Asali Solomon reading from her much anticipated new novel
The Days of Afrekete
published by Farrar Straus Giroux
Liselle Belmont is having a dinner party. It seems a strange occasion—her husband, Winn, has lost his bid for the state legislature and they’re having the key supporters over to thank them for their work. Liselle was never sure about Winn becoming a politician, never sure about the limelight, about the life of fundraising and stump speeches. Now that it’s over she is facing new questions: Who are they to each other, after all this? How much of herself has she lost on the way—and was it worth it? Just before the night begins, she hears from an FBI agent, who claims that Winn is corrupt. Is it possible? How will she make it through this dinner party?
Across town, Selena is making her way through the same day, the same way she always does—one foot in front of the other, keeping quiet and focused, trying not to see the terrors all around her. Homelessness, starving children, the very living horrors of history that made America possible: these and other thoughts have made it difficult for her to live a normal life. The only time she was ever really happy was with Liselle back in college. But they’ve lost touch, so much so that when they run into each other at a drugstore just after Obama is elected president, they barely speak. But as the day wears on, Selena’s memories of Liselle begin to shift her path.
Asali Solomon’s The Days of Afrekete is a deft, expertly layered, naturally funny, and deeply human examination of two women coming back to themselves at midlife. It is a celebration of our choices and where they take us, the people who change us, and how we can reimagine ourselves even when our lives seem set.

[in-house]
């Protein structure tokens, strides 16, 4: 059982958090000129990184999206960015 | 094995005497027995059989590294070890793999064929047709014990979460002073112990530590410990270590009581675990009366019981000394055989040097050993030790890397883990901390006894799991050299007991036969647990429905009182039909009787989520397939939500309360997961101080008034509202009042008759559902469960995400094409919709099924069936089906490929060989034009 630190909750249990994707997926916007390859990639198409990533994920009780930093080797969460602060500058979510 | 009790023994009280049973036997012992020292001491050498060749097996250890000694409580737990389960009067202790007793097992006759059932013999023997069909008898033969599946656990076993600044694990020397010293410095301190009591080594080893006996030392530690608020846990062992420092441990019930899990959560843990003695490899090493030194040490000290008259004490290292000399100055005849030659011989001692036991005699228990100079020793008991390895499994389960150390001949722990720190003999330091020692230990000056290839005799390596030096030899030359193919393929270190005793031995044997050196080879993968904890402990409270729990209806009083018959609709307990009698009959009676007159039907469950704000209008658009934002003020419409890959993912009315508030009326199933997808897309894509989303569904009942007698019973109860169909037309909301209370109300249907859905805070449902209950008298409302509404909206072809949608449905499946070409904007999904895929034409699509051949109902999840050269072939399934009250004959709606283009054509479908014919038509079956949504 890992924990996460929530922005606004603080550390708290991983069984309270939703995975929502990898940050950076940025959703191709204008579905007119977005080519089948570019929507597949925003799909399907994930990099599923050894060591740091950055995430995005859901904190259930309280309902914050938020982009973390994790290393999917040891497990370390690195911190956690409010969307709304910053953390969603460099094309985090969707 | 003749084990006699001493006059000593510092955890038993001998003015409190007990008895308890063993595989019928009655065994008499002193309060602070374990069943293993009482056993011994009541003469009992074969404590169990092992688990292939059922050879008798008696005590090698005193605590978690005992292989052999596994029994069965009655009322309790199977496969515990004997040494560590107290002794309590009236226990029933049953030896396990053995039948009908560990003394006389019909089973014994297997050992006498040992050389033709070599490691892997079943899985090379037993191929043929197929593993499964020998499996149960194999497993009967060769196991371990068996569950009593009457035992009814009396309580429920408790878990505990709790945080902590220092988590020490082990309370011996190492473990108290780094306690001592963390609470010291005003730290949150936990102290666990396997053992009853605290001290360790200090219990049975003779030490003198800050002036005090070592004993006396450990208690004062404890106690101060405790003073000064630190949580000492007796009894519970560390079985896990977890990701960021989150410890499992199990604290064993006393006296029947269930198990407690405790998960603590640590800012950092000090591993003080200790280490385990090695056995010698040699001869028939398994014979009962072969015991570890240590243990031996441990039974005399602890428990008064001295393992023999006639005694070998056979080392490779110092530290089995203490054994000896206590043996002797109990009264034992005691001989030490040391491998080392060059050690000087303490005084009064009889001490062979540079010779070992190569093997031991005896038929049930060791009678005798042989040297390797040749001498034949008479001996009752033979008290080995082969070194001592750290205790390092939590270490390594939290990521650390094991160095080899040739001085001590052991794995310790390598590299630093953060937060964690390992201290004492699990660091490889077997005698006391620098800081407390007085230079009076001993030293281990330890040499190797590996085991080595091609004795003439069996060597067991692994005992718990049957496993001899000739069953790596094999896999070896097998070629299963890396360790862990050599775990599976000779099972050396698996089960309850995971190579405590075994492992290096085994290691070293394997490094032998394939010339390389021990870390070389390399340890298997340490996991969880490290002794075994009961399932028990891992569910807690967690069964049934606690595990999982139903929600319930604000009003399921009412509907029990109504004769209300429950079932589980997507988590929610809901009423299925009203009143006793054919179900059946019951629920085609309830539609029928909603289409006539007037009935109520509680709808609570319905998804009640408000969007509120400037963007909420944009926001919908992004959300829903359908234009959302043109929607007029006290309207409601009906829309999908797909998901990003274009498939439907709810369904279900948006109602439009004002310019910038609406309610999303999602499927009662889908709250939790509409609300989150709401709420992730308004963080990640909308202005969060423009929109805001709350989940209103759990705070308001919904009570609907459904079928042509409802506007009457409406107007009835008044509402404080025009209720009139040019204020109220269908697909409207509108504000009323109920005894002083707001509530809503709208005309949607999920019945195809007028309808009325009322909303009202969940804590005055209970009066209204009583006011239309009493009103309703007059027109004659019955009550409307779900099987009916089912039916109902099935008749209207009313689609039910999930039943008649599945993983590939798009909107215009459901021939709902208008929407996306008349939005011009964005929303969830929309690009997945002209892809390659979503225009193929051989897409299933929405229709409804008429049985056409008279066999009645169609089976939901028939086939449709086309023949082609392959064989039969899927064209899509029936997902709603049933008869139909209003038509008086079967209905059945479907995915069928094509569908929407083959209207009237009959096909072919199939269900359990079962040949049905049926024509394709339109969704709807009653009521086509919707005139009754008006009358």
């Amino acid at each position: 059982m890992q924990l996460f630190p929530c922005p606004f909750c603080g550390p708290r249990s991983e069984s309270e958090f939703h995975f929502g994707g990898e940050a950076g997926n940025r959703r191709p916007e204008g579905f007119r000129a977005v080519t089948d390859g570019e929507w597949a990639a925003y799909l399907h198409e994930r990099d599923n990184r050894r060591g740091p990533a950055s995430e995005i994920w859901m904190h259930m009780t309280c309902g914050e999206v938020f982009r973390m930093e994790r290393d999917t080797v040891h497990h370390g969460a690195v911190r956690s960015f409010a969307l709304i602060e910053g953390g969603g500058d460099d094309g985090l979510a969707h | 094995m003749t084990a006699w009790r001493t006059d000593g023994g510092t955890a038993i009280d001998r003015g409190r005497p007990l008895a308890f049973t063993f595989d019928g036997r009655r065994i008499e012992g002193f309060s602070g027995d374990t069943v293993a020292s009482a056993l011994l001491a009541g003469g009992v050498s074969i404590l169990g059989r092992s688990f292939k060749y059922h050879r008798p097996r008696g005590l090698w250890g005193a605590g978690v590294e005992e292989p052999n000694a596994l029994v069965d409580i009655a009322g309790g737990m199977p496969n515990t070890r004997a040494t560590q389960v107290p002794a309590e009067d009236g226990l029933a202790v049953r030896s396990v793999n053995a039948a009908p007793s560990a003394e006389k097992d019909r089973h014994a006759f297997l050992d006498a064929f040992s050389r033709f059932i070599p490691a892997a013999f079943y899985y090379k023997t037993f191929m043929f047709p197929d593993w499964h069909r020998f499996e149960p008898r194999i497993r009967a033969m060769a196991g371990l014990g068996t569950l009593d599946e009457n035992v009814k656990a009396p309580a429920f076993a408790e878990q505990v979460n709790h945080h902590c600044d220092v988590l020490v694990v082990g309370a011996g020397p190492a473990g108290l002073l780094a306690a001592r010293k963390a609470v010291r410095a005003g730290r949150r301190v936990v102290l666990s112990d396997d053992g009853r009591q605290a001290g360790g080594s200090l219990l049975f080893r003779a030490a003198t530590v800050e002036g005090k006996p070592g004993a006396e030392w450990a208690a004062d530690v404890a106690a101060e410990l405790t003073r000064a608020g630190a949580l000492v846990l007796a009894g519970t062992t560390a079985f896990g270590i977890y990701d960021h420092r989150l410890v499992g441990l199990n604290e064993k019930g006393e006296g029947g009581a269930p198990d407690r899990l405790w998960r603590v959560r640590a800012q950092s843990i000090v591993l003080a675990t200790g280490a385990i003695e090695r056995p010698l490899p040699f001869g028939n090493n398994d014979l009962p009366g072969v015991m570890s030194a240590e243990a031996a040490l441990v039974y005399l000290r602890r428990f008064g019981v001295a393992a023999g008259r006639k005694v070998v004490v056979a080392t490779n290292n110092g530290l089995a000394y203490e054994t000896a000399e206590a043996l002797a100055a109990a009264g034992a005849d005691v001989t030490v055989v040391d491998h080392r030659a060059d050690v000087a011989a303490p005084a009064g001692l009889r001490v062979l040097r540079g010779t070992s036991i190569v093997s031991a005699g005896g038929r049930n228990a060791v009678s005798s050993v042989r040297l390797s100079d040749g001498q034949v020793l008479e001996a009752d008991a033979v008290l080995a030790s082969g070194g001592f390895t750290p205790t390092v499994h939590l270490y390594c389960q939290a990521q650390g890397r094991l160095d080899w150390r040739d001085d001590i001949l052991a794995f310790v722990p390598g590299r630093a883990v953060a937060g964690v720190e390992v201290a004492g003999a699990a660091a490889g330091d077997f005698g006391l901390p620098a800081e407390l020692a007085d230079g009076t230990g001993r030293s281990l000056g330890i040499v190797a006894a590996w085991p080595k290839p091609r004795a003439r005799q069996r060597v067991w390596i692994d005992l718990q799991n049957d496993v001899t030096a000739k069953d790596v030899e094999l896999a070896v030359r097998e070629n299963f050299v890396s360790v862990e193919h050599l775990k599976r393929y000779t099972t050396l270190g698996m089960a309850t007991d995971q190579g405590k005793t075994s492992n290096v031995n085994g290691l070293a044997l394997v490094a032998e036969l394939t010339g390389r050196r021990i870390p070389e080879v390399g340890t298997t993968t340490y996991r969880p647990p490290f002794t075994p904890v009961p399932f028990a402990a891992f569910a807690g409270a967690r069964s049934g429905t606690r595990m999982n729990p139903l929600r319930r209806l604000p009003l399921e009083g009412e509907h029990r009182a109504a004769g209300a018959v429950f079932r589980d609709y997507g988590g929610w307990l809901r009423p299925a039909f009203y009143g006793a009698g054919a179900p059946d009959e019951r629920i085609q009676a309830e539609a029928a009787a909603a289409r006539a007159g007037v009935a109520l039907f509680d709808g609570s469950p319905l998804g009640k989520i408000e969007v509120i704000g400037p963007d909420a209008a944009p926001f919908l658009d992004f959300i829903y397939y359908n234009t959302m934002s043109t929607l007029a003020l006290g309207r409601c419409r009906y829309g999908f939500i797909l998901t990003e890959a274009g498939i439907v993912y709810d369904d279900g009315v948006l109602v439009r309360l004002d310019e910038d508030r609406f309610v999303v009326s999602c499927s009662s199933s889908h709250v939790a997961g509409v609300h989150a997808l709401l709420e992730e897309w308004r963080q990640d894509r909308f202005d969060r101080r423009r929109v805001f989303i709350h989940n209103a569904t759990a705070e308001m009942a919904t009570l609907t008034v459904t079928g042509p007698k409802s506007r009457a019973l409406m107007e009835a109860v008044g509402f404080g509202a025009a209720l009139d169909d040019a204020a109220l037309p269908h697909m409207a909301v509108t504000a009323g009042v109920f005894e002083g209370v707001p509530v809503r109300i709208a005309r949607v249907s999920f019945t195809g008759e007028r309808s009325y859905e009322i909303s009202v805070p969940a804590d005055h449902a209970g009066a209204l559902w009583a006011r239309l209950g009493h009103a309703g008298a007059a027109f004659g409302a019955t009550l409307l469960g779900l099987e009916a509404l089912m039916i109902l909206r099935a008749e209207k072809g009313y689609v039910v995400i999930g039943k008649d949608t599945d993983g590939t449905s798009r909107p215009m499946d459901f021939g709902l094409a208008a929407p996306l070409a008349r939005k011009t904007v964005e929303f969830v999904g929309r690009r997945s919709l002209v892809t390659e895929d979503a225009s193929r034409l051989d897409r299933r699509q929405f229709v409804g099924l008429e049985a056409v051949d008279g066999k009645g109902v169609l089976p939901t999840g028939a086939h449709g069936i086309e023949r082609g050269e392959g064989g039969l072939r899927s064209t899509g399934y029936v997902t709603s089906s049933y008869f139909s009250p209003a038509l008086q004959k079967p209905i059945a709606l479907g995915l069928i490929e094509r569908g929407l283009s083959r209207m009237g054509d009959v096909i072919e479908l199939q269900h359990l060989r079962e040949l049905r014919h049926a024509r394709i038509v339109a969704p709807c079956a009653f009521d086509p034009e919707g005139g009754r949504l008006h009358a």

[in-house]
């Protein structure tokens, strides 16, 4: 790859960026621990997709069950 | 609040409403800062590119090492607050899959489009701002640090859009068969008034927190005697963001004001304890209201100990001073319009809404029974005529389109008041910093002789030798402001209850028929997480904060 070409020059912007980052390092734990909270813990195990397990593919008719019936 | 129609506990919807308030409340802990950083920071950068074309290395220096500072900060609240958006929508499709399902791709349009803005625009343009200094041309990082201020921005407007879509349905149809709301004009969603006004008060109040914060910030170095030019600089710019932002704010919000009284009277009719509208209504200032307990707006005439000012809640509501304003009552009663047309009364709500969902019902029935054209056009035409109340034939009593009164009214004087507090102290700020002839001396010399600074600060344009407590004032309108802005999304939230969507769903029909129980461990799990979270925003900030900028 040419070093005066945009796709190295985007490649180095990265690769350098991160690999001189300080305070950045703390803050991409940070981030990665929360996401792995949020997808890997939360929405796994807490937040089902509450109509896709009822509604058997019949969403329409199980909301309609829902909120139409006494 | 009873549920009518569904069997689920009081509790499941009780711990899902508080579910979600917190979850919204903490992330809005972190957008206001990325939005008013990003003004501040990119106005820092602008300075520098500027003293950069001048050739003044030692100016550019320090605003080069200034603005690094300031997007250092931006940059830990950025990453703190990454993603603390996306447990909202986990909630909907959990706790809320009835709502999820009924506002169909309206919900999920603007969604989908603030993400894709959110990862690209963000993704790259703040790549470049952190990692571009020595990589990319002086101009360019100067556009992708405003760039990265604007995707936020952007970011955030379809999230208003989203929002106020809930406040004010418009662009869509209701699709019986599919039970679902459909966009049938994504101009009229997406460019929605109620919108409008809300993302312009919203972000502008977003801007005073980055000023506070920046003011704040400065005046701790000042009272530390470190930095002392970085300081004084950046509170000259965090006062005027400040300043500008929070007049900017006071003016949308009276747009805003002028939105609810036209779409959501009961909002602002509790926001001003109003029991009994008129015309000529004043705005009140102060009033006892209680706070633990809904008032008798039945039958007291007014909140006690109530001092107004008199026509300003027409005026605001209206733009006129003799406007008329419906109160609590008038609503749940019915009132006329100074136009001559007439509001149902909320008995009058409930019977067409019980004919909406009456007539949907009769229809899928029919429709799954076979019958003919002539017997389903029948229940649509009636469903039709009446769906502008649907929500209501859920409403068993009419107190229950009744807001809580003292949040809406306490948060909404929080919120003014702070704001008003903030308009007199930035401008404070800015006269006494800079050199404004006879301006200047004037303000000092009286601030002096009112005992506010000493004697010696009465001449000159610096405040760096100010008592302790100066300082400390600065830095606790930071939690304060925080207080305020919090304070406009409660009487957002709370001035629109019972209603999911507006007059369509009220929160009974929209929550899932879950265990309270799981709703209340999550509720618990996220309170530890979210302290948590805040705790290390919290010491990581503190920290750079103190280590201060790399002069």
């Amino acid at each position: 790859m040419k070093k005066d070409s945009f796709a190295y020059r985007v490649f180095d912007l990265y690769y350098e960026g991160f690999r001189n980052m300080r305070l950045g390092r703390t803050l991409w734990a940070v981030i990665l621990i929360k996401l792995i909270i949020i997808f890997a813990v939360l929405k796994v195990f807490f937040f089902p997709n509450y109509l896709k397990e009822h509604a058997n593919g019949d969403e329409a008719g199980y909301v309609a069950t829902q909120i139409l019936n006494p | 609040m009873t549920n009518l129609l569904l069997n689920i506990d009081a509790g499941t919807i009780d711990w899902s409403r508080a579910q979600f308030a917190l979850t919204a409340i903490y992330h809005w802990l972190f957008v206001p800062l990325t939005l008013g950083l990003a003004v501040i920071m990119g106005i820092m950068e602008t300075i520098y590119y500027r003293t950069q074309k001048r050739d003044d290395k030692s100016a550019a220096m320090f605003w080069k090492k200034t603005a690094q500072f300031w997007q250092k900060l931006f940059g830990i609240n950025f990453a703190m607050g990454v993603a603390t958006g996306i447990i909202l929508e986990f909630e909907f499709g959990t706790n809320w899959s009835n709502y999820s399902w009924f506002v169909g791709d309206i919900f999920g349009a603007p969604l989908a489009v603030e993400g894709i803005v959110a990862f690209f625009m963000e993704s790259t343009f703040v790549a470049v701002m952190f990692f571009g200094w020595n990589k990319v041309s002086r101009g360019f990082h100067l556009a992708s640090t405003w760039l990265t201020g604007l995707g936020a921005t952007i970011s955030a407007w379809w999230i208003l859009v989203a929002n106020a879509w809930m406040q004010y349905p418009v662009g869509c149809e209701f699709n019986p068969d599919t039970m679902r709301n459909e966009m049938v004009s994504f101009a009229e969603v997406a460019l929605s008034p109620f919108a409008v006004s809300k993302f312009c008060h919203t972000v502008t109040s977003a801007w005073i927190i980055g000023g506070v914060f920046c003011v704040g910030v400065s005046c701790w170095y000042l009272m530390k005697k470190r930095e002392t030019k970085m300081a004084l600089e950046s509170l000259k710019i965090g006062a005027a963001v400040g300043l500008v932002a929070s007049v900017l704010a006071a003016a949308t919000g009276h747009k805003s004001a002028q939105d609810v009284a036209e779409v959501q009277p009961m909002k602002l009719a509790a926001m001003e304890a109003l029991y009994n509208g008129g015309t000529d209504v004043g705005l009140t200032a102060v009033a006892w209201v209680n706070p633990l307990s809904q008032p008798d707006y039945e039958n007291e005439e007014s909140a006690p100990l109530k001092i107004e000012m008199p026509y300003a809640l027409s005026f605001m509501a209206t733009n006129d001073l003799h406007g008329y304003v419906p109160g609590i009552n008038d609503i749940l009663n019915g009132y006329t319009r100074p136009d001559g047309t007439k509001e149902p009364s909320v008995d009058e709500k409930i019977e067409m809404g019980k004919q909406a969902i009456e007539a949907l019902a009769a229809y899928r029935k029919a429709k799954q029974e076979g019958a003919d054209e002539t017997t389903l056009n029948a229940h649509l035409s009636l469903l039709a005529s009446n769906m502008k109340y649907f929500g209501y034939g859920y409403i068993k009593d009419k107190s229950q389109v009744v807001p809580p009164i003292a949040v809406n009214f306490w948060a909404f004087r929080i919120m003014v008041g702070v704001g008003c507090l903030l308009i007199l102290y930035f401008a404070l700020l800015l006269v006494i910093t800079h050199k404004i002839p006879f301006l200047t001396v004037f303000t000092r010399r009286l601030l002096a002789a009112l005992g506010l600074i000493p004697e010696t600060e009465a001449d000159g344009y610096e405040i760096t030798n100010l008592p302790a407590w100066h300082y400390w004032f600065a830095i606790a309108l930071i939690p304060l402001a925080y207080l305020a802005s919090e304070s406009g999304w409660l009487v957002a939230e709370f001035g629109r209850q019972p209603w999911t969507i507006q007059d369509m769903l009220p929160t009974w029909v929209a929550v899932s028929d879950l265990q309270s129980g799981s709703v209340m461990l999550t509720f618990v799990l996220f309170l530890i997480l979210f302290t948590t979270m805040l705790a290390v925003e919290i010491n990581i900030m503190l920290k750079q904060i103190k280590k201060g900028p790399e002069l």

Asali Solomon’s first novel, Disgruntled, was a best book of the year at the San Francisco Chronicle and The Denver Post. Her first book, Get Down, earned her a Rona Jaffe Foundation Writers’ Award and the National Book Foundation’s “5 Under 35” honor, and was a finalist for the Hurston/Wright Legacy Award. Her work has appeared in O, The Oprah Magazine, Vibe, Essence, The Paris Review’s The Daily, McSweeney’s, and several anthologies, and on NPR. Solomon teaches fiction writing and literature of the African diaspora at Haverford College. Born and raised in Philadelphia, she lives there with her husband and two sons.
Sponsored by the City Lights Foundation